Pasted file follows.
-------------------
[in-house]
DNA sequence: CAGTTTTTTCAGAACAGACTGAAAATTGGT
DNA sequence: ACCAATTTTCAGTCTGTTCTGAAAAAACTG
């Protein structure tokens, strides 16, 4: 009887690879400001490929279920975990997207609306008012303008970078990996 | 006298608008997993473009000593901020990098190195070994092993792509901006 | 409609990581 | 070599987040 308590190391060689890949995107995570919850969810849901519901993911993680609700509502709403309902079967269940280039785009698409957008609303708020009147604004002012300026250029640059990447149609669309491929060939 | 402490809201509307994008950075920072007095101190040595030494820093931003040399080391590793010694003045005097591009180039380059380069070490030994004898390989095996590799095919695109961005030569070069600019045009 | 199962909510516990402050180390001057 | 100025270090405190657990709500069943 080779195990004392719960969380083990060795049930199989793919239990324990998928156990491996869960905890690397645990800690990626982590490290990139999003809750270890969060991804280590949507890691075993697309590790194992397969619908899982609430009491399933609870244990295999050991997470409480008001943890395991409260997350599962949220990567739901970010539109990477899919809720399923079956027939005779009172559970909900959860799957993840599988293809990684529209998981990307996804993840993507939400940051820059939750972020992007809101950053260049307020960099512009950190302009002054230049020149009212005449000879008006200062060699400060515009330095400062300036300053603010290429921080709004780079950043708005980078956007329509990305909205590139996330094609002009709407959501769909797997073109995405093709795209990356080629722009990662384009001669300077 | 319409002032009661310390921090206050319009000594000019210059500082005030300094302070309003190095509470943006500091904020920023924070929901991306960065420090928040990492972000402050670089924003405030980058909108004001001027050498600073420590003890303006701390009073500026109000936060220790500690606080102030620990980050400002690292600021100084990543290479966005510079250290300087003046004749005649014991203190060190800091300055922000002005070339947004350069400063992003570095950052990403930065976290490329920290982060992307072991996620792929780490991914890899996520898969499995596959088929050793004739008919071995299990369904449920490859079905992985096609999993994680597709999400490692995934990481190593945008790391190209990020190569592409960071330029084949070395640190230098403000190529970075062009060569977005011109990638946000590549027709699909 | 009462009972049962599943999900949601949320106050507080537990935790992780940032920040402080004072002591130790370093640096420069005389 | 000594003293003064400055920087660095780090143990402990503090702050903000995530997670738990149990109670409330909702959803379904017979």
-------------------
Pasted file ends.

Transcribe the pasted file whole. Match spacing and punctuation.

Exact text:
[in-house]
DNA sequence: CAGTTTTTTCAGAACAGACTGAAAATTGGT
DNA sequence: ACCAATTTTCAGTCTGTTCTGAAAAAACTG
């Protein structure tokens, strides 16, 4: 009887690879400001490929279920975990997207609306008012303008970078990996 | 006298608008997993473009000593901020990098190195070994092993792509901006 | 409609990581 | 070599987040 308590190391060689890949995107995570919850969810849901519901993911993680609700509502709403309902079967269940280039785009698409957008609303708020009147604004002012300026250029640059990447149609669309491929060939 | 402490809201509307994008950075920072007095101190040595030494820093931003040399080391590793010694003045005097591009180039380059380069070490030994004898390989095996590799095919695109961005030569070069600019045009 | 199962909510516990402050180390001057 | 100025270090405190657990709500069943 080779195990004392719960969380083990060795049930199989793919239990324990998928156990491996869960905890690397645990800690990626982590490290990139999003809750270890969060991804280590949507890691075993697309590790194992397969619908899982609430009491399933609870244990295999050991997470409480008001943890395991409260997350599962949220990567739901970010539109990477899919809720399923079956027939005779009172559970909900959860799957993840599988293809990684529209998981990307996804993840993507939400940051820059939750972020992007809101950053260049307020960099512009950190302009002054230049020149009212005449000879008006200062060699400060515009330095400062300036300053603010290429921080709004780079950043708005980078956007329509990305909205590139996330094609002009709407959501769909797997073109995405093709795209990356080629722009990662384009001669300077 | 319409002032009661310390921090206050319009000594000019210059500082005030300094302070309003190095509470943006500091904020920023924070929901991306960065420090928040990492972000402050670089924003405030980058909108004001001027050498600073420590003890303006701390009073500026109000936060220790500690606080102030620990980050400002690292600021100084990543290479966005510079250290300087003046004749005649014991203190060190800091300055922000002005070339947004350069400063992003570095950052990403930065976290490329920290982060992307072991996620792929780490991914890899996520898969499995596959088929050793004739008919071995299990369904449920490859079905992985096609999993994680597709999400490692995934990481190593945008790391190209990020190569592409960071330029084949070395640190230098403000190529970075062009060569977005011109990638946000590549027709699909 | 009462009972049962599943999900949601949320106050507080537990935790992780940032920040402080004072002591130790370093640096420069005389 | 000594003293003064400055920087660095780090143990402990503090702050903000995530997670738990149990109670409330909702959803379904017979």